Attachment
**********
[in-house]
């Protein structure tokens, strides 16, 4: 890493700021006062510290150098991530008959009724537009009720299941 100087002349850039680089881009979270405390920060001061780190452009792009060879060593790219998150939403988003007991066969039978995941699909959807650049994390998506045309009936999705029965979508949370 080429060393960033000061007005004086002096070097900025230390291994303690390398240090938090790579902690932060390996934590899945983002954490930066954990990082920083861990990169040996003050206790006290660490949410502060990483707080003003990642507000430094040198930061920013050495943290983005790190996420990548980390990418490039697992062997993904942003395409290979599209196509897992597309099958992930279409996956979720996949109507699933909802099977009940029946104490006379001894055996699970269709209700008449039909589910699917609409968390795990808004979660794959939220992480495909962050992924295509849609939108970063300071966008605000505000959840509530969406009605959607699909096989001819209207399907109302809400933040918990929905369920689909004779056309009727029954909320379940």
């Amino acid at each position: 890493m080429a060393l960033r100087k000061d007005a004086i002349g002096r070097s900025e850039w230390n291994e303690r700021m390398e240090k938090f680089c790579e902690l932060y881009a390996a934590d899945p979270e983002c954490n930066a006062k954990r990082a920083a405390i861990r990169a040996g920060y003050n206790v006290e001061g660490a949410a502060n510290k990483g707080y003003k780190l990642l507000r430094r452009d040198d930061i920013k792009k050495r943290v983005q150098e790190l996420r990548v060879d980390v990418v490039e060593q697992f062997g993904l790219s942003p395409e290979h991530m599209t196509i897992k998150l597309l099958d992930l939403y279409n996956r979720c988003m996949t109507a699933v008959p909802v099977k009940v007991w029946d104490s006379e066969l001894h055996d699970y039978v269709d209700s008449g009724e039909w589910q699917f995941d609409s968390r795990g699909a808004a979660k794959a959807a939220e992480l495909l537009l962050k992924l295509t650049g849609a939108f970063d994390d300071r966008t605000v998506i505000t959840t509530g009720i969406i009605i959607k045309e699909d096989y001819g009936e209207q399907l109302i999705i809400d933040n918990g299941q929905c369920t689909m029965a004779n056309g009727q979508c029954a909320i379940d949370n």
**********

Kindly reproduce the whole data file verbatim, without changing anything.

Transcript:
[in-house]
């Protein structure tokens, strides 16, 4: 890493700021006062510290150098991530008959009724537009009720299941 100087002349850039680089881009979270405390920060001061780190452009792009060879060593790219998150939403988003007991066969039978995941699909959807650049994390998506045309009936999705029965979508949370 080429060393960033000061007005004086002096070097900025230390291994303690390398240090938090790579902690932060390996934590899945983002954490930066954990990082920083861990990169040996003050206790006290660490949410502060990483707080003003990642507000430094040198930061920013050495943290983005790190996420990548980390990418490039697992062997993904942003395409290979599209196509897992597309099958992930279409996956979720996949109507699933909802099977009940029946104490006379001894055996699970269709209700008449039909589910699917609409968390795990808004979660794959939220992480495909962050992924295509849609939108970063300071966008605000505000959840509530969406009605959607699909096989001819209207399907109302809400933040918990929905369920689909004779056309009727029954909320379940």
């Amino acid at each position: 890493m080429a060393l960033r100087k000061d007005a004086i002349g002096r070097s900025e850039w230390n291994e303690r700021m390398e240090k938090f680089c790579e902690l932060y881009a390996a934590d899945p979270e983002c954490n930066a006062k954990r990082a920083a405390i861990r990169a040996g920060y003050n206790v006290e001061g660490a949410a502060n510290k990483g707080y003003k780190l990642l507000r430094r452009d040198d930061i920013k792009k050495r943290v983005q150098e790190l996420r990548v060879d980390v990418v490039e060593q697992f062997g993904l790219s942003p395409e290979h991530m599209t196509i897992k998150l597309l099958d992930l939403y279409n996956r979720c988003m996949t109507a699933v008959p909802v099977k009940v007991w029946d104490s006379e066969l001894h055996d699970y039978v269709d209700s008449g009724e039909w589910q699917f995941d609409s968390r795990g699909a808004a979660k794959a959807a939220e992480l495909l537009l962050k992924l295509t650049g849609a939108f970063d994390d300071r966008t605000v998506i505000t959840t509530g009720i969406i009605i959607k045309e699909d096989y001819g009936e209207q399907l109302i999705i809400d933040n918990g299941q929905c369920t689909m029965a004779n056309g009727q979508c029954a909320i379940d949370n």